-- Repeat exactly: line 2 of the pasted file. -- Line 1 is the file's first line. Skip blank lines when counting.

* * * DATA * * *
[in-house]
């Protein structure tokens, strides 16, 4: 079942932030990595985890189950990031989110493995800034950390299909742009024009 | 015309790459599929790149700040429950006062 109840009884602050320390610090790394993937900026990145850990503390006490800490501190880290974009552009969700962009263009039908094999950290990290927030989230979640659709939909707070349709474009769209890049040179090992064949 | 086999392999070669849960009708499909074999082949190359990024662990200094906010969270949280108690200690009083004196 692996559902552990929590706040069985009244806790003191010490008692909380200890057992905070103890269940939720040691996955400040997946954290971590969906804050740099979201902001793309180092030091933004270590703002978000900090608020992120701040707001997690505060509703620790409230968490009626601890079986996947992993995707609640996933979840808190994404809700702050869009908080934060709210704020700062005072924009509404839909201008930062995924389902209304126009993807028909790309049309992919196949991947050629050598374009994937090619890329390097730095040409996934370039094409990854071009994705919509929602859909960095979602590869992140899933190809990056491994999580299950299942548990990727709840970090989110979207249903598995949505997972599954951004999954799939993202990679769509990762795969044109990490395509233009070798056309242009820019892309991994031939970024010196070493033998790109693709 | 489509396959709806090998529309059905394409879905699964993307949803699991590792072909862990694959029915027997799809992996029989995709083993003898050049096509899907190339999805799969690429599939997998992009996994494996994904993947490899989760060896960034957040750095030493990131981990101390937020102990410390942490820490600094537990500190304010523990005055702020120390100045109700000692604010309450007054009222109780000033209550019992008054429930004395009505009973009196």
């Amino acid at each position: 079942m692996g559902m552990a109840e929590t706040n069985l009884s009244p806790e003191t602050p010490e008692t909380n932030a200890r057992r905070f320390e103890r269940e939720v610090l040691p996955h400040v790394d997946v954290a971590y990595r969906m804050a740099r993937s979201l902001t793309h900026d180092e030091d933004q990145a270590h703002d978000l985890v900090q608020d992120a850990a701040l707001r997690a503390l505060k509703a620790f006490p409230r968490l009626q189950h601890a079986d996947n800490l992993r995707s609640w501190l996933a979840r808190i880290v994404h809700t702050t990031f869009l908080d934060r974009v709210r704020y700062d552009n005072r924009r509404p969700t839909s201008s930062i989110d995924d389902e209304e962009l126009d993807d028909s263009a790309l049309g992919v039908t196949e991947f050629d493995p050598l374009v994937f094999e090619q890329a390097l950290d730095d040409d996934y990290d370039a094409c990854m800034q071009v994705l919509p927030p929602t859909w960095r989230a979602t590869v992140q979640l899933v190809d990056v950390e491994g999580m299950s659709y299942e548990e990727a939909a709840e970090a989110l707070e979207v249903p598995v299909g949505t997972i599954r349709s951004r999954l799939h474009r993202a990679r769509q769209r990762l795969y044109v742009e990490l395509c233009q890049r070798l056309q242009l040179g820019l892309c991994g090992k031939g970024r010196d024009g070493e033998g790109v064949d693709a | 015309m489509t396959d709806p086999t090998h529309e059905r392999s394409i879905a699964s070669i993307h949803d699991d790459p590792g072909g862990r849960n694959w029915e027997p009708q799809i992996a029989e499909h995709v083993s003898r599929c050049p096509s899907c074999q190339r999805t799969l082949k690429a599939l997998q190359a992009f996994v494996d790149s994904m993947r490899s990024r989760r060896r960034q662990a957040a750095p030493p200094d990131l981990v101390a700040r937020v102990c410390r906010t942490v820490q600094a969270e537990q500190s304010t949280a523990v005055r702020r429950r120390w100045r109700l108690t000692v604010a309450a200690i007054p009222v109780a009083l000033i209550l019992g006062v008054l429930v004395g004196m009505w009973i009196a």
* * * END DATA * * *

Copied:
């Protein structure tokens, strides 16, 4: 079942932030990595985890189950990031989110493995800034950390299909742009024009 | 015309790459599929790149700040429950006062 109840009884602050320390610090790394993937900026990145850990503390006490800490501190880290974009552009969700962009263009039908094999950290990290927030989230979640659709939909707070349709474009769209890049040179090992064949 | 086999392999070669849960009708499909074999082949190359990024662990200094906010969270949280108690200690009083004196 692996559902552990929590706040069985009244806790003191010490008692909380200890057992905070103890269940939720040691996955400040997946954290971590969906804050740099979201902001793309180092030091933004270590703002978000900090608020992120701040707001997690505060509703620790409230968490009626601890079986996947992993995707609640996933979840808190994404809700702050869009908080934060709210704020700062005072924009509404839909201008930062995924389902209304126009993807028909790309049309992919196949991947050629050598374009994937090619890329390097730095040409996934370039094409990854071009994705919509929602859909960095979602590869992140899933190809990056491994999580299950299942548990990727709840970090989110979207249903598995949505997972599954951004999954799939993202990679769509990762795969044109990490395509233009070798056309242009820019892309991994031939970024010196070493033998790109693709 | 489509396959709806090998529309059905394409879905699964993307949803699991590792072909862990694959029915027997799809992996029989995709083993003898050049096509899907190339999805799969690429599939997998992009996994494996994904993947490899989760060896960034957040750095030493990131981990101390937020102990410390942490820490600094537990500190304010523990005055702020120390100045109700000692604010309450007054009222109780000033209550019992008054429930004395009505009973009196």